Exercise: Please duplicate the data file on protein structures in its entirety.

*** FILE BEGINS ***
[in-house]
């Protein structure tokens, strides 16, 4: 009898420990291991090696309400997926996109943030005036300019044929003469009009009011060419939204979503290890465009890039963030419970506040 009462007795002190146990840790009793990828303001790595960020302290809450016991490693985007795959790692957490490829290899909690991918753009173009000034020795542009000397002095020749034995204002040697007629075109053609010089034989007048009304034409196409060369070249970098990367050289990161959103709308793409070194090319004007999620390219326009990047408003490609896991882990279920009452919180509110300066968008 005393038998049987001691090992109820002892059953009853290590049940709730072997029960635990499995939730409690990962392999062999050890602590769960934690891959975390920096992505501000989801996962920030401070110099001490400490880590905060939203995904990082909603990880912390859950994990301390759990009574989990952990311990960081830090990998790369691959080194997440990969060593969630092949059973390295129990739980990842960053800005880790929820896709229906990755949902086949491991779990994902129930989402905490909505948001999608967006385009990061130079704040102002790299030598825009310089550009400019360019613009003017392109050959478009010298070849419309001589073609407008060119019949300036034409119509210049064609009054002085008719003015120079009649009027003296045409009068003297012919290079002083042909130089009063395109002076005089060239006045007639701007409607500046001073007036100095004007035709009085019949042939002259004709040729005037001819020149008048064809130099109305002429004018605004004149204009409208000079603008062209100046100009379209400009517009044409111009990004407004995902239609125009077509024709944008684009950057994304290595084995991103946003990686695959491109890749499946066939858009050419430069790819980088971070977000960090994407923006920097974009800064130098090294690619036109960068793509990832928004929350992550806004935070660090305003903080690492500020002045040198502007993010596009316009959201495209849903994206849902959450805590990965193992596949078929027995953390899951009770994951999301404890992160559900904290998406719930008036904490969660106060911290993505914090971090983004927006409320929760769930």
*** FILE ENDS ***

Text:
[in-house]
């Protein structure tokens, strides 16, 4: 009898420990291991090696309400997926996109943030005036300019044929003469009009009011060419939204979503290890465009890039963030419970506040 009462007795002190146990840790009793990828303001790595960020302290809450016991490693985007795959790692957490490829290899909690991918753009173009000034020795542009000397002095020749034995204002040697007629075109053609010089034989007048009304034409196409060369070249970098990367050289990161959103709308793409070194090319004007999620390219326009990047408003490609896991882990279920009452919180509110300066968008 005393038998049987001691090992109820002892059953009853290590049940709730072997029960635990499995939730409690990962392999062999050890602590769960934690891959975390920096992505501000989801996962920030401070110099001490400490880590905060939203995904990082909603990880912390859950994990301390759990009574989990952990311990960081830090990998790369691959080194997440990969060593969630092949059973390295129990739980990842960053800005880790929820896709229906990755949902086949491991779990994902129930989402905490909505948001999608967006385009990061130079704040102002790299030598825009310089550009400019360019613009003017392109050959478009010298070849419309001589073609407008060119019949300036034409119509210049064609009054002085008719003015120079009649009027003296045409009068003297012919290079002083042909130089009063395109002076005089060239006045007639701007409607500046001073007036100095004007035709009085019949042939002259004709040729005037001819020149008048064809130099109305002429004018605004004149204009409208000079603008062209100046100009379209400009517009044409111009990004407004995902239609125009077509024709944008684009950057994304290595084995991103946003990686695959491109890749499946066939858009050419430069790819980088971070977000960090994407923006920097974009800064130098090294690619036109960068793509990832928004929350992550806004935070660090305003903080690492500020002045040198502007993010596009316009959201495209849903994206849902959450805590990965193992596949078929027995953390899951009770994951999301404890992160559900904290998406719930008036904490969660106060911290993505914090971090983004927006409320929760769930």